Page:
Dive in and understand the world of Introverts.
A Book Review – Quiet: The Power of Introverts in a World That Can’t Stop Talking
By Susan Cain
Are you an Introvert or Extrovert?
To begin with, you may want to understand a bit more about yourself by taking a test at Susan Cain’s (author of “Quiet”) site [HERE].
What’s your result? If your answers are more inclined to the “TRUE” side, then likely you possess an introvert personality. So you might wonder, is this good or bad? The book “Quiet” by Susan Cain shall offer you an answer.
What is this book about
“Quiet” is a self-help book which talks about social stereotypes in the modern day world. Broadly speaking, there are two mainstreams of personalities: Extroverts and Introverts.
As you may have guessed, the author Susan Cain, has always been an Introvert and one day she gained awareness of this and began to explore this matter in detail. Susan did enormous amount of research (including desktop, physical visits and personal tryouts) and placed all her key finding about Introverts into this compact little book.
Susan divided her book into four main parts. The first few talks about history, reasons for the dominance of extroverts and differences between extroverts and introverts. The last part, personally the highlight of this book, is the self-help section written for readers.
“What is an Introvert?”
Susan has made in-depth studies on how you define an Introvert. Quoting from the book based on an influential psychologist, Introverts are “drawn to the inner world of thought and feeling” and “focus on the meaning they make of the events swirling around them”.
Simply put, Introverts generally show a relatively quiet character and some form of passiveness. They do not like to talk a lot and tend to think more and preferred solitary to social events.
Due to advancement in society landscape and heavy influence by media, we live in a world where the majority public praises and encourages proactiveness. The “cool” and “bright” kids at school are always those who are athletic, talkative and showed enthusiasm. They are often whom we refer as the Extroverts.
The quiet crowd, the Introverts, are often left out and has less say on major decisions. But is this the truth? Susan thinks the otherwise.
Susan pointed out that at least around 1/3 of us in the world are Introverts, and there are famous leaders in various fields. Prominent introvert leaders may include Warren Buffett, Bill Gates, Steve Wozniak and Eleanor Roosevelt.
There are many detailed studies and aspects about Introverts in the book, so I summarize my learnings as 5 key takeaways in the below section.
It’s time for Quiet.
(Paid link via Amazon)
5 key lessons learned from “Quiet”
1. Introverts and Extroverts work well with each other
Interestingly, Susan found out that Introverts and Extroverts actually work more efficiently with each other. An introvert leader tends to listen more to active participants’ suggestions, and thereby maximizing efficiency by adopting better solutions.
On the other hand, an extrovert leader can easily motivate a team of quiet workers well to focus and maximize output.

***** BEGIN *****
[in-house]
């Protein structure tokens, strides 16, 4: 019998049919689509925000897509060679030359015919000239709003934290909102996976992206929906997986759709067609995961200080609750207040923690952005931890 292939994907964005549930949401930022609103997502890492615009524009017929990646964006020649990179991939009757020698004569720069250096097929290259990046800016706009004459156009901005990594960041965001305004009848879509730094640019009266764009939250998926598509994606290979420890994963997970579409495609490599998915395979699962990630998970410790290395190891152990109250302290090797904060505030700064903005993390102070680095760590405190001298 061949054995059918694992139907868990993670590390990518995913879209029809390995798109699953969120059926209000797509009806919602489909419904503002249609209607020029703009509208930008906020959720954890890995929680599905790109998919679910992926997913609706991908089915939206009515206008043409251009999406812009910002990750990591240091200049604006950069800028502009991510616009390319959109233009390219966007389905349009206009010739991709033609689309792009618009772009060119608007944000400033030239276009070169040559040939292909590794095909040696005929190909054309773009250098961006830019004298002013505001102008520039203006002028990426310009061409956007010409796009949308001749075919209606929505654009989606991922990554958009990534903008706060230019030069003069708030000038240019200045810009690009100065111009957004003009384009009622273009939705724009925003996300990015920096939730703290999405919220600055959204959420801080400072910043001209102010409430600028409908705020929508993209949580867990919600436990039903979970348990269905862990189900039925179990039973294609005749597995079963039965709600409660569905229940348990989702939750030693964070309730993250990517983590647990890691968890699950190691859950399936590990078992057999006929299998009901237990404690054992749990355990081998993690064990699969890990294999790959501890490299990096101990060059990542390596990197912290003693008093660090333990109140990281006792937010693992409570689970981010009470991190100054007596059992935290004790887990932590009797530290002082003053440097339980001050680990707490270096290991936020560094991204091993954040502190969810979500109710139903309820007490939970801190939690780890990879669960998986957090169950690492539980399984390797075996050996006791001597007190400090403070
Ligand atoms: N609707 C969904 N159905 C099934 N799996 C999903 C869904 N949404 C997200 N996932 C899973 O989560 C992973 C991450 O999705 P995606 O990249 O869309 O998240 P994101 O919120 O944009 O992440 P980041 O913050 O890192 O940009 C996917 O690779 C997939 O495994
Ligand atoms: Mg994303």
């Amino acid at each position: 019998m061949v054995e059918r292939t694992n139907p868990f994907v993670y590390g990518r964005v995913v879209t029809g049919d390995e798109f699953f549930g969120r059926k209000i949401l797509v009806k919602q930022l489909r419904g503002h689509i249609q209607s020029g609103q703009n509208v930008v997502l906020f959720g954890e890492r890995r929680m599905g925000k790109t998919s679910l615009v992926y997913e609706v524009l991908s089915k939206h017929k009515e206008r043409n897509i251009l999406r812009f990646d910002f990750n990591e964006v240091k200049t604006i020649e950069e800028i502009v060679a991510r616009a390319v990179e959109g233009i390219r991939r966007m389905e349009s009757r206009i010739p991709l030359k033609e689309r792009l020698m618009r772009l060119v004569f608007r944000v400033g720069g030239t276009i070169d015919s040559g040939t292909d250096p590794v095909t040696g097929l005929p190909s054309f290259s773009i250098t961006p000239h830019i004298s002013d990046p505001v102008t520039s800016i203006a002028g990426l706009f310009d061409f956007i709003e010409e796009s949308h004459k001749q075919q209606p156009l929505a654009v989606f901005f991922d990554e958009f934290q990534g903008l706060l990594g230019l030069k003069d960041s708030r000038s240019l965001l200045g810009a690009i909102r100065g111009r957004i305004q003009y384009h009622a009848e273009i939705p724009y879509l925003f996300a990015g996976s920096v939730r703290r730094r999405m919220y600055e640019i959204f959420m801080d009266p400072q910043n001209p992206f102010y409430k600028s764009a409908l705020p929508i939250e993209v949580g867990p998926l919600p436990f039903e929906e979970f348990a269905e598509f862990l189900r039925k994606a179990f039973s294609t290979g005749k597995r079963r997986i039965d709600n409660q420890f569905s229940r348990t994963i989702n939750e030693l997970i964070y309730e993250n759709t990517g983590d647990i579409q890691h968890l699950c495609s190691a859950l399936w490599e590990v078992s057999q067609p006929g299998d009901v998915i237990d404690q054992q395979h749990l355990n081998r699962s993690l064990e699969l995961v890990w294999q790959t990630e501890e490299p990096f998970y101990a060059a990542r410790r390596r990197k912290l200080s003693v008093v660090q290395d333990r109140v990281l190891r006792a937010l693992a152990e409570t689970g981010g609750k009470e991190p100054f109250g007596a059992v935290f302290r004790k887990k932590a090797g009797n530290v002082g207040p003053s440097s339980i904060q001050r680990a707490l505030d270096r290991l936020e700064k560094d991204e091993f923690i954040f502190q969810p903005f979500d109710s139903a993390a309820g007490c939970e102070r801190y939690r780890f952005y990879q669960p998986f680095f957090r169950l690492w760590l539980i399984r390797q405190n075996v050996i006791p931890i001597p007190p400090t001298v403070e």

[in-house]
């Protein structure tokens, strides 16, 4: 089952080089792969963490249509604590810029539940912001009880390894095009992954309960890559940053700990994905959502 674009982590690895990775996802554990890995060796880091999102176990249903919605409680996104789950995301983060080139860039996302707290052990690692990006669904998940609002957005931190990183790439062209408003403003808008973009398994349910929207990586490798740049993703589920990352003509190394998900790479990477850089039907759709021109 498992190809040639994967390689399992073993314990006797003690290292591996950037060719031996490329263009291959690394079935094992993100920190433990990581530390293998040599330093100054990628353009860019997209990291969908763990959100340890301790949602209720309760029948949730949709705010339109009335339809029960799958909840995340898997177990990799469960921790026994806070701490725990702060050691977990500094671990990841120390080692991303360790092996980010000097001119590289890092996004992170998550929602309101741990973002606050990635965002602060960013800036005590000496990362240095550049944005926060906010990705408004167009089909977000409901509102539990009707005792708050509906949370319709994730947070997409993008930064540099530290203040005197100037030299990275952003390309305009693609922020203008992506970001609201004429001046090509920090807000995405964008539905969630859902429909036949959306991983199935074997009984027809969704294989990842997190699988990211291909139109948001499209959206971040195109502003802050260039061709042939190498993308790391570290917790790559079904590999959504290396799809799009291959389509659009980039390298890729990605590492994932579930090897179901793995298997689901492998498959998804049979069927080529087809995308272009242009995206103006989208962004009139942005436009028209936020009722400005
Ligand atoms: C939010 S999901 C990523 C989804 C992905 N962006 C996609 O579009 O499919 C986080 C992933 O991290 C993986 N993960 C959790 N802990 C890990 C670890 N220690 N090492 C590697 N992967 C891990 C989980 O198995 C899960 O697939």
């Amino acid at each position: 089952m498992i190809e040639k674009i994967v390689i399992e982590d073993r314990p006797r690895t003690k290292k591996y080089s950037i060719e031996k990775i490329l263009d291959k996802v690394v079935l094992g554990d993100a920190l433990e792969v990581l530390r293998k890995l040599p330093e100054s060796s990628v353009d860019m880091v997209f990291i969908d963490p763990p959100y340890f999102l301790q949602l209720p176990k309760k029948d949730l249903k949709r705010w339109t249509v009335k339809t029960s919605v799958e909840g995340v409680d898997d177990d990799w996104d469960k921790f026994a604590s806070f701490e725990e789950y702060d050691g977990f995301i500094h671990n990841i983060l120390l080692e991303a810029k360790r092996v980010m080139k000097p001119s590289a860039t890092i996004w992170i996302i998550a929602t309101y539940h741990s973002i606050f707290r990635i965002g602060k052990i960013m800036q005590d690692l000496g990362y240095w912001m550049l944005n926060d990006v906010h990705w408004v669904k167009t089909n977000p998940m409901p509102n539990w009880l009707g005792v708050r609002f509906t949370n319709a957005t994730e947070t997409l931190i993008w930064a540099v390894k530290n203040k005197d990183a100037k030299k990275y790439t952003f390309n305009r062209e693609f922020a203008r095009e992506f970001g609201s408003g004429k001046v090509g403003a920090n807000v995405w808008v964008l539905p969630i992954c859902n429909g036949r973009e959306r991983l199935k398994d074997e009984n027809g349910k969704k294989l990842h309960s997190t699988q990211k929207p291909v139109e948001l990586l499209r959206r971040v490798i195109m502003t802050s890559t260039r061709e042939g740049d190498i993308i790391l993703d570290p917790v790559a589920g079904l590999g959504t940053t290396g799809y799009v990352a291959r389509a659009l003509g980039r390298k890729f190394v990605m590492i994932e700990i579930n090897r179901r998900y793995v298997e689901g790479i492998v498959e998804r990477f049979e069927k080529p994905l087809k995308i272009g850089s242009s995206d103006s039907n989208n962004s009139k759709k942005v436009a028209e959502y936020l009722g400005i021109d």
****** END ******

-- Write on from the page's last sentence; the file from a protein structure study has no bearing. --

2. Open-plan offices are not ideal
Heavily influenced by popular tech companies, we always have the impression that open plan offices are the “new norm” and optimize productivity. Little do we know that these setting actually reduce productivity and impair memory. They also associate with high staff turnover.
Open-plan offices are definitely not ideal work settings for Introverts who usually deliver best with their own private spaces to focus.
3. Introvert and Extrovert characteristics can be learnt
Although our underlying personality type is more or less innate, the good news is that we can learn or unlearn skills and characteristics of the other character genre. As an example, Introverts can be very skilled at socializing even if they do not entirely enjoyed talking.
I have read criticism from some readers suggesting that Susan encouraged Introverts to act like Extroverts in order to gain success in society. Personally, Susan was suggesting that there are major strengths in each character genre, and it would great if a person (either introvert or extrovert) to learn skills from the other genre to improve your overall personality.
4. Identify your core personal projects
Susan believes it is crucial for people to understand their own preferences and work on them. This is especially important for Introverts who have spent large part of their lives trying to conform to extrovert norms. Susan offered three simple steps to do so.
Firstly, think back to what you loved to do when you were a child. This is the root of your dreams when you were small, and they are often the most genuine thoughts to your heart.
Secondly, observe and pay attention to the work you gravitate to. If you truly enjoy doing something, you always like to do them more and vice versa.
Last but not least, pay attention to what you feel jealous of. Being envious of someone else is an ugly emotion, but if you understand it well, you will know what you truly desired in life.
5. Quiet kids can be cultivated
It is important for teachers not to think of introversion as something that needs to be cured. Instead they should understand that introvert students can be very caring, sensitive and possess high intelligence and talents.
Teachers should place equal emphasis and efforts when educating and cultivating the “quiet” group for the benefit of the kids and society.
The Mouse talks to the The Creator
Are you an Introvert?
I think a person who loves reading over socializing, to an extent who would create a book website should be an Introvert… 😊
Own the book
It’s time for Quiet.
(Paid link via Amazon)
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